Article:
Adam Back (00:44:23):
And so, the inferences are very confused and wrong, so if people trade them that’s giving value to people who understand the market structure better. And I think that negative news sells. So news organizations will recycle old information that isn’t even new or… China is a good one for it because of the language barrier. Sometimes people mistranslate things or amplify things. And then there’s nobody really stepping up to explain what really happened. But the institutional buyers, I think they are still there coming because people may be not familiar with how long it takes these entities to get to a position.
Adam Back (00:45:06):
And they go through lots of tax planning, legal planning, and get external advice from auditors and regulatory lawyers and figure out how best to hold it. And maybe that involves board approvals for public market company. And in the case of MicroStrategy, right, he went to quite elaborate lengths to protect the company from adverse reactions by offering a share buyback for anybody who didn’t like the strategy. So all those things take months and months, maybe six months or a year to set up. And if you recall going back a while ago, MicroStrategy organized institutional buyers going to private conferences or something, and there were hundreds and hundreds of company participants.
Adam Back (00:46:01):
So we’ll see, I mean, certainly companies can tend not to have weekends too but they’re at least operated on a five-year time horizon plus. And the other thing that was kind of surprising about time horizons is, if you would buy stock market, just stocks like stock index or individual stocks in sectors, any financial advisor would tell you, well, don’t buy that if you need the cash for three years plus, right? You should expect to hold it because the market has cycles. It can be volatile. It does well in the long-term, but in a short-term it may go down, that kind of advice that people give out and yet it’s Bitcoin and they’re selling barely a month after they bought it. So I don’t know what they were thinking really. I mean, in the Bitcoin space, it’s similar to the stock situation in having cycles, but just much a higher sharpe ratio and a volatility to go with it.
Adam Back (00:47:14):
So if you adapt for that, divide the sharpe ratio by 10, volatility by 10, it’s something very similar, right? So I don’t see… People should catch up and learn that it just takes a while to adapt to this kind of volatility and understand that actually is something that is storing value for you over the longterm. Right? I guess it seems counterintuitive.
Plan B (00:47:38):
I can confirm the institutional buying behavior, by the way, it takes ages before you get past compliance and accounting and legal, et cetera. And then for sure, when they did the whole process and they made the strategic decision to acquire an exposure, they they will do it. So they will not be influenced by news or something else FUD or whatever. They just made the decision and execute the decision. And that will take probably also days or at least weeks to acquire say billion dollar chunk of Bitcoin without moving the price. And that, by the way is also a very interesting fact that if, for example, MicroStrategy bought, what is it two billion? And he was very detailed, Michael Saylor, about how he did it.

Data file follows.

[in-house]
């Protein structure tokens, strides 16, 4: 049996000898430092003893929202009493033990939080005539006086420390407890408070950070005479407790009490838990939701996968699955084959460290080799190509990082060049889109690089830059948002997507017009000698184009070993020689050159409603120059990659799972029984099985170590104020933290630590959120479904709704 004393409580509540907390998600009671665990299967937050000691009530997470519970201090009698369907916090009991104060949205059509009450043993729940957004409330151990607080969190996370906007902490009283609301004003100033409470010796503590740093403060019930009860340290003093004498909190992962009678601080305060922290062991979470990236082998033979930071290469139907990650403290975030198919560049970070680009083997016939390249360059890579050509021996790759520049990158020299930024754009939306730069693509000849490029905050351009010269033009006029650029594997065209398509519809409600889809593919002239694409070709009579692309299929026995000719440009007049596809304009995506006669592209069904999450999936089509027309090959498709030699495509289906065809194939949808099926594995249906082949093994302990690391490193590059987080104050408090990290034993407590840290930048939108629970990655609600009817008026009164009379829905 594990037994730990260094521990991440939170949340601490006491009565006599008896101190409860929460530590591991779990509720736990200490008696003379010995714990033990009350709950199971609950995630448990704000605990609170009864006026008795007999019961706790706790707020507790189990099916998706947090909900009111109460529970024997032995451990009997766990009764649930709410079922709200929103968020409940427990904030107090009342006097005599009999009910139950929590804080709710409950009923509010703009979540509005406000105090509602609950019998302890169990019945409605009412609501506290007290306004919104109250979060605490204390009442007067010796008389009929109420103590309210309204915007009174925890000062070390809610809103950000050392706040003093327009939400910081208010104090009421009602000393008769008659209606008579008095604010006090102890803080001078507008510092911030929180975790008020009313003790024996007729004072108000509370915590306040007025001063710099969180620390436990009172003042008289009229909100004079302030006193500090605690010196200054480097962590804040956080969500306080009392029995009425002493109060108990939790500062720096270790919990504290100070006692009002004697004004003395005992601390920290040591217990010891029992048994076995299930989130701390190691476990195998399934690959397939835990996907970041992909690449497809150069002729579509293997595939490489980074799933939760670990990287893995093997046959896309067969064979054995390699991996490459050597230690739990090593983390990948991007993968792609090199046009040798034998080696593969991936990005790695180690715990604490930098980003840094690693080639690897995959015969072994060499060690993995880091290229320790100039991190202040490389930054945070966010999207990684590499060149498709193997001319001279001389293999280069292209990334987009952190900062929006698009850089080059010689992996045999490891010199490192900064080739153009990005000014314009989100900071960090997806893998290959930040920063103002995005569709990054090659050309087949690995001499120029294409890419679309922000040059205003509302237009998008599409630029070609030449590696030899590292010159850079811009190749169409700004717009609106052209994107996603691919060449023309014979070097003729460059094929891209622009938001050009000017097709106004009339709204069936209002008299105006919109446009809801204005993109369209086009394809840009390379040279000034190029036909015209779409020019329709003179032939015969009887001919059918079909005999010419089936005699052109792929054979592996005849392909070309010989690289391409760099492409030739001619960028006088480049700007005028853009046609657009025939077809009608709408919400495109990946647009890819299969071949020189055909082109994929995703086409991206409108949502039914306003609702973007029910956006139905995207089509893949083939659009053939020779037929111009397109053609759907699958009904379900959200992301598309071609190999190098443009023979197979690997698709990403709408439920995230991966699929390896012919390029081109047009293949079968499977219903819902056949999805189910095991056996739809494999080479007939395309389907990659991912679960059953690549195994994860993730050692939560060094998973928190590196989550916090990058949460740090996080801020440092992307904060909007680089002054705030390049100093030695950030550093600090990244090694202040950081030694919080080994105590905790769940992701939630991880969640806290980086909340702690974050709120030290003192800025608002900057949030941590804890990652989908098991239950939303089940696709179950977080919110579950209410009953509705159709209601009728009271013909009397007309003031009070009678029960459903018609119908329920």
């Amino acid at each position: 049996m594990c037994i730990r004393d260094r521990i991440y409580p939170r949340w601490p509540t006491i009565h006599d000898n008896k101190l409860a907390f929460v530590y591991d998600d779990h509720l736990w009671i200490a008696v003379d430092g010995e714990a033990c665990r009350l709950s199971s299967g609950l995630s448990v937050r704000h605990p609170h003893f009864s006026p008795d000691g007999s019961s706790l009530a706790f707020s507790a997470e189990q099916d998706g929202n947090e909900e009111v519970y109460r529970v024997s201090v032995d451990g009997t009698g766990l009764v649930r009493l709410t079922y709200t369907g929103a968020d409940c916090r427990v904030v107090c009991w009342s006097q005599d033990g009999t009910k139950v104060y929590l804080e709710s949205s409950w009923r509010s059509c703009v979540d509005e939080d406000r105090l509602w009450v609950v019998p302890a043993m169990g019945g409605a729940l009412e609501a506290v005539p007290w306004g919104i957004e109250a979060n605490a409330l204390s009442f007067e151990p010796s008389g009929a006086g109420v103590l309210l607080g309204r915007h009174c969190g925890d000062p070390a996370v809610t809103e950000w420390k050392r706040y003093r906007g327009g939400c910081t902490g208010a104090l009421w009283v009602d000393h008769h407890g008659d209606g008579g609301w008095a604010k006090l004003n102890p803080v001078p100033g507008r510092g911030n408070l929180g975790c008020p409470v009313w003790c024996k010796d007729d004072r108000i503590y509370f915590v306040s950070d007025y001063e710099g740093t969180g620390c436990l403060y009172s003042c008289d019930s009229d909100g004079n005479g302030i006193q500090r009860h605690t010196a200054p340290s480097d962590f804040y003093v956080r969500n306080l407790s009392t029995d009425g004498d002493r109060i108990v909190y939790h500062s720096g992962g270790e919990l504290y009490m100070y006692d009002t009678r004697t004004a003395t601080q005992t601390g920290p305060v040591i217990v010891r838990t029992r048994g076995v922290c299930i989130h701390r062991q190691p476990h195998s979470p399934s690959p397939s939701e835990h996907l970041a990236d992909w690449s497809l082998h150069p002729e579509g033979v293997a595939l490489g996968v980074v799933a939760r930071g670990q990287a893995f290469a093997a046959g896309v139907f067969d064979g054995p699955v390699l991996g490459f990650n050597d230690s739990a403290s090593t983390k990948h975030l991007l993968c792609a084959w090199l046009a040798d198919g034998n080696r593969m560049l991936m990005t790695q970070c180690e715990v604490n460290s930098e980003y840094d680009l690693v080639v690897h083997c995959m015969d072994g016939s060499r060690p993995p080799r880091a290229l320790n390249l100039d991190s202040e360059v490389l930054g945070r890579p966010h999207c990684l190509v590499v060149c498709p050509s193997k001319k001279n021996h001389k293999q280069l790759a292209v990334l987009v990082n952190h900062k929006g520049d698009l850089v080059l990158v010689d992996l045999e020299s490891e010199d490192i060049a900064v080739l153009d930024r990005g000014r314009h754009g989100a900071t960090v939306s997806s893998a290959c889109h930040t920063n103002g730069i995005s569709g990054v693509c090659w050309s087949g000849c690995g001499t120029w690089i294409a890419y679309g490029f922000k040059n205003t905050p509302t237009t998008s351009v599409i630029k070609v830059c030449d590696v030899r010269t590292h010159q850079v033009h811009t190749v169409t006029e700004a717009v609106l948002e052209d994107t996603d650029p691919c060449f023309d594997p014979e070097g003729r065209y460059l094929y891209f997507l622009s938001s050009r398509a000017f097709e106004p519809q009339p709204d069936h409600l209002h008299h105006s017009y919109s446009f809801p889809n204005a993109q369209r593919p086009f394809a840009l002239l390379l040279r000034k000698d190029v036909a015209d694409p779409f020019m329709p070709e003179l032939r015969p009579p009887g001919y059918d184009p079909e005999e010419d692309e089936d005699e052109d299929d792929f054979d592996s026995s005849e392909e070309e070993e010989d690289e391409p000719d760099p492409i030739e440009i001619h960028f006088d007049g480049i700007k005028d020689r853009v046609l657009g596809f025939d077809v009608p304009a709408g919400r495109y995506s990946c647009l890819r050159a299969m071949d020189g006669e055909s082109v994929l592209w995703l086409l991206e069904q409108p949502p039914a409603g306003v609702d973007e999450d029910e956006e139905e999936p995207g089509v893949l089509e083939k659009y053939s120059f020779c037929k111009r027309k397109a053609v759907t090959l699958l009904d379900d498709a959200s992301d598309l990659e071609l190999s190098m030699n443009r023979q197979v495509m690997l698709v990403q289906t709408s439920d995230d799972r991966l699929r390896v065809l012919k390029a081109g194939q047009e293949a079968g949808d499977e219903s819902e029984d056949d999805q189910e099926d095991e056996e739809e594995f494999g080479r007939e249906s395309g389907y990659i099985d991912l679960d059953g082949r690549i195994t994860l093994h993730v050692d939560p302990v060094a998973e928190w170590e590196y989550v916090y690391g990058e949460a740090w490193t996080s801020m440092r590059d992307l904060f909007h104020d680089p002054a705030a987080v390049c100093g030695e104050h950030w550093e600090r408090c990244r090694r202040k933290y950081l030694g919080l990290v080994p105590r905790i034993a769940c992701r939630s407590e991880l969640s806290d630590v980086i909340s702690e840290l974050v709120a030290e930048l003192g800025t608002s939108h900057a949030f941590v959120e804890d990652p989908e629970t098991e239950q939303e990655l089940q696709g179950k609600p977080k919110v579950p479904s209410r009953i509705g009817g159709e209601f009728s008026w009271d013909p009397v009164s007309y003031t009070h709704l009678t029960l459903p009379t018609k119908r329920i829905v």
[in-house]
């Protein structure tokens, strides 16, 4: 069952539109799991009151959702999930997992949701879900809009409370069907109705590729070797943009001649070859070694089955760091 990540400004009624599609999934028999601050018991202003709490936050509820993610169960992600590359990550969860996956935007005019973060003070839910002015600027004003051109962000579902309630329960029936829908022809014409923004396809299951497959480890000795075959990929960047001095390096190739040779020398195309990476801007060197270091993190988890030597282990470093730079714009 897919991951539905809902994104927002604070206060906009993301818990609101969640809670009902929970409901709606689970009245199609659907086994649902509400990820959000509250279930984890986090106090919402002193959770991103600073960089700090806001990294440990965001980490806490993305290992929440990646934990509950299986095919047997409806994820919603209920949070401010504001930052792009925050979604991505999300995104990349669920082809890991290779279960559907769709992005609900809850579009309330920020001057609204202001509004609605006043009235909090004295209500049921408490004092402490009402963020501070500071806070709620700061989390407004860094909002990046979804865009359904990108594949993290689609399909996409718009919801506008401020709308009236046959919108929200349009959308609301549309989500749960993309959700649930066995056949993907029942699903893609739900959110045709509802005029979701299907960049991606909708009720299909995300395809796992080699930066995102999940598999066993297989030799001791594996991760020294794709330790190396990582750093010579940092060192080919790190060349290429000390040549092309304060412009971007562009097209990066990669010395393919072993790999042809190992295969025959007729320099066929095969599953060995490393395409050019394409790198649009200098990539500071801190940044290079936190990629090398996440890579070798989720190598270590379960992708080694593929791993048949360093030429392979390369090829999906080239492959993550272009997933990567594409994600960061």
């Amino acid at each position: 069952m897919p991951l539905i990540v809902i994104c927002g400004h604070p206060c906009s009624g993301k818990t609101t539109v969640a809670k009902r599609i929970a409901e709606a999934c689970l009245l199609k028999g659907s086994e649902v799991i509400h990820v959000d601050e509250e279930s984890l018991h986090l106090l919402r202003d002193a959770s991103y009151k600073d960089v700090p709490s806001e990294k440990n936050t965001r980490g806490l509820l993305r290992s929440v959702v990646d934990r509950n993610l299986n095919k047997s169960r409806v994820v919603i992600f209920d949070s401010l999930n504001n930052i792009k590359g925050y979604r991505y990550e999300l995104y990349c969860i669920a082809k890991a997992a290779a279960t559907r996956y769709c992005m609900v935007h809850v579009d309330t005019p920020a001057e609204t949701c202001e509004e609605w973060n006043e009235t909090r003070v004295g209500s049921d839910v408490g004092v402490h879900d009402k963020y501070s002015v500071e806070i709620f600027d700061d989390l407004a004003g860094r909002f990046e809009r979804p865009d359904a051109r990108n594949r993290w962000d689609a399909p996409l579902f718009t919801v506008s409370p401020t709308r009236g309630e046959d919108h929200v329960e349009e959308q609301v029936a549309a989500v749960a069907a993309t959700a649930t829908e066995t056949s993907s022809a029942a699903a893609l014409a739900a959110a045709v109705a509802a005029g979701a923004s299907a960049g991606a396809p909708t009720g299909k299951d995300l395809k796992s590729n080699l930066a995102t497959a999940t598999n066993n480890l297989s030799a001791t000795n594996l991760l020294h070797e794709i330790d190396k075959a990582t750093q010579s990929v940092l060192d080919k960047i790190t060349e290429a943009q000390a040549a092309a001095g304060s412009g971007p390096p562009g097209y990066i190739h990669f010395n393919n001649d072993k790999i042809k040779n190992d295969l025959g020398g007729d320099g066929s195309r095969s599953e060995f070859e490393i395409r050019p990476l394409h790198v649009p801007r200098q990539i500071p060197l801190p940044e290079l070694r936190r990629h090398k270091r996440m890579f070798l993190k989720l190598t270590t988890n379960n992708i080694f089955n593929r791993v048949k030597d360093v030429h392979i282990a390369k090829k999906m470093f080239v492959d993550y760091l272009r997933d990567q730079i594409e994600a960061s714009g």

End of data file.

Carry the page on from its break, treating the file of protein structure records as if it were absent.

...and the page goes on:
Plan B (00:48:33):
He acquired that position without moving the price very much, and it can be done, right? By buying very small parts over a long period of time so you don’t influence the price. The price action that we saw last months and especially this month, the down action was always into the illiquid hours of the market. So it was deliberately destructive. It was not sold by someone who wanted the most dollars for his Bitcoin. It was sold at illiquid times in the markets, with far too big of a chunks to get a good price. So it was destructive selling, and that is very interesting for me.
Plan B (00:49:22):
And actually, if you to look at the price charts, for example, the daily chart for the last couple of months, you see that all this destructive selling, all this selling which by the way, took place at the end of each month strangely. All that selling was bought within one or two weeks. So it was like a V-shaped recovery within two weeks. And that also is for me a bit of a hallmark of institutional selling that they scare people out of their positions, even liquidate-
Preston Pysh (00:50:02):
Institutional selling or buying?
Plan B (00:50:04):
Buying, sorry. Yeah, buying. Buying. Because they together with their OTC desks scare retail and normal people out of their positions, even liquidate people out of their positions and then buy the scraps in the weeks after it. And that is especially effective if you sell and push the price down in illiquid hours and then buy the stuff at liquid hours in small chunks. And that is basically what I’m seeing since January. So last five months. And that’s very bullish in my eyes. So I wouldn’t be surprised if this leg down in May, would be brought up in June again. And especially since it’s now the beginning of the month again, which is a pattern that has been present for five months already. Very interesting. Maybe random, but yeah.
Preston Pysh (00:51:07):
Are they going to do that strategy? Would they have to do it when they’re buying, would they have to buy in the derivatives market long in order to offset the selling that they’re having to do in the underlying?
Plan B (00:51:18):
No. No, no. They just buy spot, but small amounts, like Michael Saylor explained. So a lot of-
Preston Pysh (00:51:26):
Okay, I’m with you now. So they’re leveraging the lack of liquidity to drive the price lower in that short term, and then they’re trying to scoop up in the morning hours in New York or whatever?
Plan B (00:51:37):
Preston Pysh (00:51:37):
I got you.
Plan B (00:51:38):